Our mainstay continues to be the Little House books and we have now covered all five generations of Little House women (Martha, Charlotte, Caroline, Laura, Rose). Just tonight, we finished reading, “Little Clearing in the Woods” by Maria D. Wilkes, which is the third of seven Caroline books. Once we finish the final four books of the Caroline series, Zoe says she wants to read the Laura and Rose books for the third time.

Despite this devotion to the Little House books, we have gradually introduced other books.

We borrow extensively from our local library which conveniently has a branch across the street from Mia’s daycare. And, since many of the titles are out of print or less readily available, I have developed a routine of making requests through interlibrary loan. We also used interlibrary loan and weekly library visits over the summer to read more than fifty of the picture books on the list of suggested reading options for kids entering first grade.

I get inspiration from friends and family who make suggestions and from some lists of books including those from A Mighty Girl and this list of Teachers’ Top 100. We are even using these lists and our emerging favorites to choose books as gifts for the many birthday parties the girls get invited to attend.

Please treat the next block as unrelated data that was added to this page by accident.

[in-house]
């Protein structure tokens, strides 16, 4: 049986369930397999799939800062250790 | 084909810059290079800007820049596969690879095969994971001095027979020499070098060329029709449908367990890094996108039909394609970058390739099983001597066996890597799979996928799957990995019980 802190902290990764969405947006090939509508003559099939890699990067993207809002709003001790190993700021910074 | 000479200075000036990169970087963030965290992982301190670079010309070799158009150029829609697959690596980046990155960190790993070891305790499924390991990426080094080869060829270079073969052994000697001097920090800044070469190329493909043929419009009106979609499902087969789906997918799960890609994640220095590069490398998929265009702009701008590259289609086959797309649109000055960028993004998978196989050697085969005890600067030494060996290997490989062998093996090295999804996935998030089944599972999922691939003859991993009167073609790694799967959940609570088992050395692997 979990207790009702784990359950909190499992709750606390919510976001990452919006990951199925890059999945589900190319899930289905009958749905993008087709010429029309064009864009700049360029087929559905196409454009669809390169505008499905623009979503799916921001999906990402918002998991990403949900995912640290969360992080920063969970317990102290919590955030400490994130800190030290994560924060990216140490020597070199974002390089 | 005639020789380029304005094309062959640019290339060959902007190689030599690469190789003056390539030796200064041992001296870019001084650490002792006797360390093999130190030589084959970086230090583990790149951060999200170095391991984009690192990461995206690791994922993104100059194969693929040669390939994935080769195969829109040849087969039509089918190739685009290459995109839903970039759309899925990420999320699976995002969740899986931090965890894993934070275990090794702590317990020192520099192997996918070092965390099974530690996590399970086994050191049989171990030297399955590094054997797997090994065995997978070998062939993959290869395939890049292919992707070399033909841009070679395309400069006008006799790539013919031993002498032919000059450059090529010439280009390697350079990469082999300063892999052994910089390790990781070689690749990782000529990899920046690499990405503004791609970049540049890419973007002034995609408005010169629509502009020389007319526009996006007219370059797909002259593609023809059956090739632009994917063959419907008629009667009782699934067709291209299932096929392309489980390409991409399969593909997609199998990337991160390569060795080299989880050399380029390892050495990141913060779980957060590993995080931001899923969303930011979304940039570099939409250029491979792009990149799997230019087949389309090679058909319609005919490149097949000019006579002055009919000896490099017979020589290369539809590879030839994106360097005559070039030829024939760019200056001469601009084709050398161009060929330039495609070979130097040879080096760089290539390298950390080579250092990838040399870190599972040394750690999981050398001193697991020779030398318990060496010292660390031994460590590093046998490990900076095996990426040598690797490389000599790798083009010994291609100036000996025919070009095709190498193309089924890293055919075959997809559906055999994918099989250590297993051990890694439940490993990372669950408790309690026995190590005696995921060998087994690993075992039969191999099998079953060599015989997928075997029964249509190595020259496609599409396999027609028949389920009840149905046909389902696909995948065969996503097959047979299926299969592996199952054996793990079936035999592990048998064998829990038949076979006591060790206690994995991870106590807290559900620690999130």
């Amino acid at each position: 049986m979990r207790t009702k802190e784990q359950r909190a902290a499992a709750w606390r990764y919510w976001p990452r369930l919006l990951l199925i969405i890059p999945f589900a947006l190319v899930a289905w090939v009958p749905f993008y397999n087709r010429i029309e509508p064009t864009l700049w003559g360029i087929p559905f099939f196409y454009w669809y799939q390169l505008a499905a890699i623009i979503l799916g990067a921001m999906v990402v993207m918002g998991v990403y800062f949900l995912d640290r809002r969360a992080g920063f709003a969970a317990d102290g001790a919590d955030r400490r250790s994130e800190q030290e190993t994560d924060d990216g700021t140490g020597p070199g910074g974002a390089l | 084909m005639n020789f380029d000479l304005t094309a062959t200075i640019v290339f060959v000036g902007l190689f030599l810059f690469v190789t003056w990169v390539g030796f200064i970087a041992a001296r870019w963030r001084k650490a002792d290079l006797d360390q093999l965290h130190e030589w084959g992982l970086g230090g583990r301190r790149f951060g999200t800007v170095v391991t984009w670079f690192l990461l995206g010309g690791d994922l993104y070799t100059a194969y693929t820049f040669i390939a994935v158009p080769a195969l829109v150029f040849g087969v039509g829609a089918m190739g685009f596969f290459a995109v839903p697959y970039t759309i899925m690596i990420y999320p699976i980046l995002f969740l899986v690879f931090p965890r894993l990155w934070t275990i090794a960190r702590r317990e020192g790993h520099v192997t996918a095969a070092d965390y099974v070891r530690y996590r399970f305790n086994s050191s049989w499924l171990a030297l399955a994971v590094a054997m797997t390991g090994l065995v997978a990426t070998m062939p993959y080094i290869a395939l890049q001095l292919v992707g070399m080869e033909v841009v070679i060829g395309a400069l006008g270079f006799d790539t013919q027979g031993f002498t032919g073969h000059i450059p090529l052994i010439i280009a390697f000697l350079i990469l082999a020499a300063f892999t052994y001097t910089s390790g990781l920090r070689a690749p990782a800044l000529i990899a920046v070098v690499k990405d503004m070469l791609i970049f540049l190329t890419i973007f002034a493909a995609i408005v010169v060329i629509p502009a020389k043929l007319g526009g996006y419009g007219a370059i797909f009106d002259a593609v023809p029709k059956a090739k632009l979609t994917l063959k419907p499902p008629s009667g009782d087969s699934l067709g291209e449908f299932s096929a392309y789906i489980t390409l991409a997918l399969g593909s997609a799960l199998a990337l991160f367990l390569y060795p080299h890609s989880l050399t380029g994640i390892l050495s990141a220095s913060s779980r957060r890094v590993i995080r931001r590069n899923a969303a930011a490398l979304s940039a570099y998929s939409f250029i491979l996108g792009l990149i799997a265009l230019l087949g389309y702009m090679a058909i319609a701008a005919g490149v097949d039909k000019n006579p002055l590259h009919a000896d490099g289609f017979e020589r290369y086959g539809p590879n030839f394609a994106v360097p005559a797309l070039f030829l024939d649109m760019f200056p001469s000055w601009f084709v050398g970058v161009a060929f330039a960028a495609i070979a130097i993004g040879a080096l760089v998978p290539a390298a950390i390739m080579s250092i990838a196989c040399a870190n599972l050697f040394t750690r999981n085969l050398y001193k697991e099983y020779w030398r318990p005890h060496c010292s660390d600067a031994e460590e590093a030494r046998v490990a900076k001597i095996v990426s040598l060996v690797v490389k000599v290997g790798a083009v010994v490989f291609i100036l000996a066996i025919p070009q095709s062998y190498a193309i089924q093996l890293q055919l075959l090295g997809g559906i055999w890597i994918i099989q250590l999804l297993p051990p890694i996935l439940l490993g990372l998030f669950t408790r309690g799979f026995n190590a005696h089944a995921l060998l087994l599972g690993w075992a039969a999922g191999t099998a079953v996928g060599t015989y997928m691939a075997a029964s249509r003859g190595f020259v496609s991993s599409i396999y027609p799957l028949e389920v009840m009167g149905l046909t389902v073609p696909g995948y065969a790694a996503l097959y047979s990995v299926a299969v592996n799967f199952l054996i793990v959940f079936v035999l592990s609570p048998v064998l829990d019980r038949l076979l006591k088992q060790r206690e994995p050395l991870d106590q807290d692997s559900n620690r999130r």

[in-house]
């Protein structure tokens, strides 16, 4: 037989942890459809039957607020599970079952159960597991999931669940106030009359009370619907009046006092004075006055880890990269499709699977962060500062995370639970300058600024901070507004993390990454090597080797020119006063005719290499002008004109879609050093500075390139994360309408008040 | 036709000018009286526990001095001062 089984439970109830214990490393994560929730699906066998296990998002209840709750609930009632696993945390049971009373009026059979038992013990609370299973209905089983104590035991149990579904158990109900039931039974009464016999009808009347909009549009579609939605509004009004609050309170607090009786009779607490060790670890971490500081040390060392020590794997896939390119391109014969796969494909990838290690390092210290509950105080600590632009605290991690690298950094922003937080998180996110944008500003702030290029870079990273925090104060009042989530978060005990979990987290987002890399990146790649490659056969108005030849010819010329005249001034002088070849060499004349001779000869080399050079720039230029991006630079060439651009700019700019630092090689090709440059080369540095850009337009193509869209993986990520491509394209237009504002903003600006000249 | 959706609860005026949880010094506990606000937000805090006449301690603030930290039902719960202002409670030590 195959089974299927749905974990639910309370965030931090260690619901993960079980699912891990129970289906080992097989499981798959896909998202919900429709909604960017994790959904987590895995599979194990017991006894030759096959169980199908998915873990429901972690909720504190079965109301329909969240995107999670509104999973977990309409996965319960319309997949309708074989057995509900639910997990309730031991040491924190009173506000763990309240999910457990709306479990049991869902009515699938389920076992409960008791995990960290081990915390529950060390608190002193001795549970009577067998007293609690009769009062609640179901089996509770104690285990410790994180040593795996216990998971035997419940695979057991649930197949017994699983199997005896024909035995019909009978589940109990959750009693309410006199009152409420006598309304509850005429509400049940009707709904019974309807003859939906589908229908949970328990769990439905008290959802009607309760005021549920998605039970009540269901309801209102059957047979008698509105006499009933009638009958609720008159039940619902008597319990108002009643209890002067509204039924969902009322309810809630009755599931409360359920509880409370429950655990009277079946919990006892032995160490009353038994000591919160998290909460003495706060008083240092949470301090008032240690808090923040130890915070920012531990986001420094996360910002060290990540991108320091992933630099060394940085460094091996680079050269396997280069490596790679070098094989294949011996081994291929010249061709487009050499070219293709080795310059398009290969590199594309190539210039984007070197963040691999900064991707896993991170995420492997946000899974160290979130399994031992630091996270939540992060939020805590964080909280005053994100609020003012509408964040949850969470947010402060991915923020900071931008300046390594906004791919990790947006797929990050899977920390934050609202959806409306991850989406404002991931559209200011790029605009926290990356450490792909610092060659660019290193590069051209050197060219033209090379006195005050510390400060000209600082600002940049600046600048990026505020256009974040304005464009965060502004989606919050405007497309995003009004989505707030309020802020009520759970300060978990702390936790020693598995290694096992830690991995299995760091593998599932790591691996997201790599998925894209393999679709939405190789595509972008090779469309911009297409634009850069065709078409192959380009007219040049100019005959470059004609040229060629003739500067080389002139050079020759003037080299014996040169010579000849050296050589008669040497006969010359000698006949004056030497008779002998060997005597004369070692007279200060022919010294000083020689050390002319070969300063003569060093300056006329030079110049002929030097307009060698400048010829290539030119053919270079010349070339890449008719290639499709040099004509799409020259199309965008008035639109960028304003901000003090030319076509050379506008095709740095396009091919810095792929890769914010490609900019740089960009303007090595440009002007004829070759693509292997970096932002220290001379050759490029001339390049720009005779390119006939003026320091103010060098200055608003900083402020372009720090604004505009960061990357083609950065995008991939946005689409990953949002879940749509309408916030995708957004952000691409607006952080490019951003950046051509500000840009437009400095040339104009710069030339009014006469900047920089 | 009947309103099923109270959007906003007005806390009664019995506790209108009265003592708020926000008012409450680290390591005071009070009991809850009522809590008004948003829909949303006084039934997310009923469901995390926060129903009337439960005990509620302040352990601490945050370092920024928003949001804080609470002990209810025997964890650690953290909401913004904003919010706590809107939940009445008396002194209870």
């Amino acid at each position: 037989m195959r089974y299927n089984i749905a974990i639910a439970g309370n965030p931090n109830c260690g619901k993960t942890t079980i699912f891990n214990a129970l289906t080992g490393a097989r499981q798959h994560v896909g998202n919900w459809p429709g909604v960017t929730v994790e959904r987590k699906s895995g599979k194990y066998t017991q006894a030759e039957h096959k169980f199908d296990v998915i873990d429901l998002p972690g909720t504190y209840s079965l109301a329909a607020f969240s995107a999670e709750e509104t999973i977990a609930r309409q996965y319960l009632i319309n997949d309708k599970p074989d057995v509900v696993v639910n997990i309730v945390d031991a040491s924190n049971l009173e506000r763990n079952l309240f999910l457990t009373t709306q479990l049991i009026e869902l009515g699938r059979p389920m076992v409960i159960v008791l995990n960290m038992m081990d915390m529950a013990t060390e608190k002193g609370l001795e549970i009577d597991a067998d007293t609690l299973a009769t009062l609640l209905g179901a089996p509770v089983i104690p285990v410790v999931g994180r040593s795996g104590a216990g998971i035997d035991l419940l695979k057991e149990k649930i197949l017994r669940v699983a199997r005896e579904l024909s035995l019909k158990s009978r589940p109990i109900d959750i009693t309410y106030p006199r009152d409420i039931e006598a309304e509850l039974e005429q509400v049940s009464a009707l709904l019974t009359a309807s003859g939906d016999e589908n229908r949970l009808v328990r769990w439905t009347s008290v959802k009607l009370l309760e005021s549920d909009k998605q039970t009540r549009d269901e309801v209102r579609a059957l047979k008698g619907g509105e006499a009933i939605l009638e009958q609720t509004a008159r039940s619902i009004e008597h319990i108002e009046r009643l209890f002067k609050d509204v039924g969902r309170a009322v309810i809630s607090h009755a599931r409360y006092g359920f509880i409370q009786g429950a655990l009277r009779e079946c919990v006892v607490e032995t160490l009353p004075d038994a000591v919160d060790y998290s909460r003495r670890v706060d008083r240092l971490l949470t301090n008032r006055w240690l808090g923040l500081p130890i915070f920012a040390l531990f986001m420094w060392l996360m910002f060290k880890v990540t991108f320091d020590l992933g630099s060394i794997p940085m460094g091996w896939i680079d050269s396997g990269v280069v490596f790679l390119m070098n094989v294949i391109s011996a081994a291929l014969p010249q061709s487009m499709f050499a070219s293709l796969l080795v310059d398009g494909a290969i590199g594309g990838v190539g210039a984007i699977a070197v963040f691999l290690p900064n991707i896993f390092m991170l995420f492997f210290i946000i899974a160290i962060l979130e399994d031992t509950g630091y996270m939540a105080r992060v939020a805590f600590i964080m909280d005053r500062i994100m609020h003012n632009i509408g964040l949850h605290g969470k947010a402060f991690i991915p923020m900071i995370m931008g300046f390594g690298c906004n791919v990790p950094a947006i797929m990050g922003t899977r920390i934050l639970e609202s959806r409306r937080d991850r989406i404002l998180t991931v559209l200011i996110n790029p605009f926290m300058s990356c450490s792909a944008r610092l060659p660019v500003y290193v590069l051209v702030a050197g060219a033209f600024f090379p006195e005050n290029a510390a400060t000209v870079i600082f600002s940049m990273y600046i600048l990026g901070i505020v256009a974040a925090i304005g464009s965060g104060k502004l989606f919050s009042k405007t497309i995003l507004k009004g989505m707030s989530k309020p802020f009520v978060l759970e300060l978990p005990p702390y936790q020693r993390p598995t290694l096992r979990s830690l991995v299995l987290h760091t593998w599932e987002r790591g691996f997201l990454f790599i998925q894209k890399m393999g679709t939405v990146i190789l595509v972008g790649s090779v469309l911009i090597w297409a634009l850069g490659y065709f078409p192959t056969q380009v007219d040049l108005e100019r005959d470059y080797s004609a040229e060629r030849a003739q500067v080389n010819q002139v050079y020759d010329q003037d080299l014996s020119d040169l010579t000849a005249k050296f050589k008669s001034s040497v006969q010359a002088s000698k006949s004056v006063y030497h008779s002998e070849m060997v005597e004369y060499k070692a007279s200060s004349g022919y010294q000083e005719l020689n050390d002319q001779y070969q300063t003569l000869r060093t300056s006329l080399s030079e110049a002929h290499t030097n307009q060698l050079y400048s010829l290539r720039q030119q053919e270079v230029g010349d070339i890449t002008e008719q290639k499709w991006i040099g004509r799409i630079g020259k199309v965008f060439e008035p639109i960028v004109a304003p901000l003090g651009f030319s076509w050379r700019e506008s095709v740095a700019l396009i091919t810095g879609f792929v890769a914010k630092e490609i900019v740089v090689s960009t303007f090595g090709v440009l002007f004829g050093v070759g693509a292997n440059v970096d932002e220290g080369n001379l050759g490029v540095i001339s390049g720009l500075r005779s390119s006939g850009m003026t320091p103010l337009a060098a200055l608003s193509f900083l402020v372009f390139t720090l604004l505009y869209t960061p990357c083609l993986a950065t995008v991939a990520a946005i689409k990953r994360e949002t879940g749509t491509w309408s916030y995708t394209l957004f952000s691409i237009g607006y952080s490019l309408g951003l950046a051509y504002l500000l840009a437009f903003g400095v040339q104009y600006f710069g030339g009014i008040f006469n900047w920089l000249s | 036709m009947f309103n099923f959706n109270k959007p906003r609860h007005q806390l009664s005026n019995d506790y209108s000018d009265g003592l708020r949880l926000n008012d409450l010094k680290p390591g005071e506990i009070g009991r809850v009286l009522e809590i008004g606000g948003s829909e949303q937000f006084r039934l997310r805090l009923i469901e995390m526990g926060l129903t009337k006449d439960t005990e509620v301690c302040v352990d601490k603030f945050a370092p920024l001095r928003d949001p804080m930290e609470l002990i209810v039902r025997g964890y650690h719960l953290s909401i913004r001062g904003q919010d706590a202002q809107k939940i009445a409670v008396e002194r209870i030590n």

We welcome new reading suggestions and look forward to many more days and years of reading aloud together.

 

 

It’s Sometimes Tough to Be the Big Sister

Continuing my writing and fundraising Streak for Mia, I am going to attempt to share something that’s tougher for us right now.

Zoe was nearly two-and-a-half when her world was changed by the birth of Mia. She had my full attention for all that time. It can be hard for older kids to adjust to a new member of the family under ordinary circumstances. But, the days, weeks, months, and years since Mia’s birth have been a little out of the ordinary, with a crisis time around when Mia was diagnosed and then a lot of ongoing extra needs that have consumed my time and energy. Zoe notices. It’d be hard for her not to notice.

Zoe is 6 now. Here she is this morning at our CSA farm where we spent the morning working and playing. Zoe and Mia got to spend a couple hours in the Children’s Garden while I helped plant and weed in the flower beds.

P1010198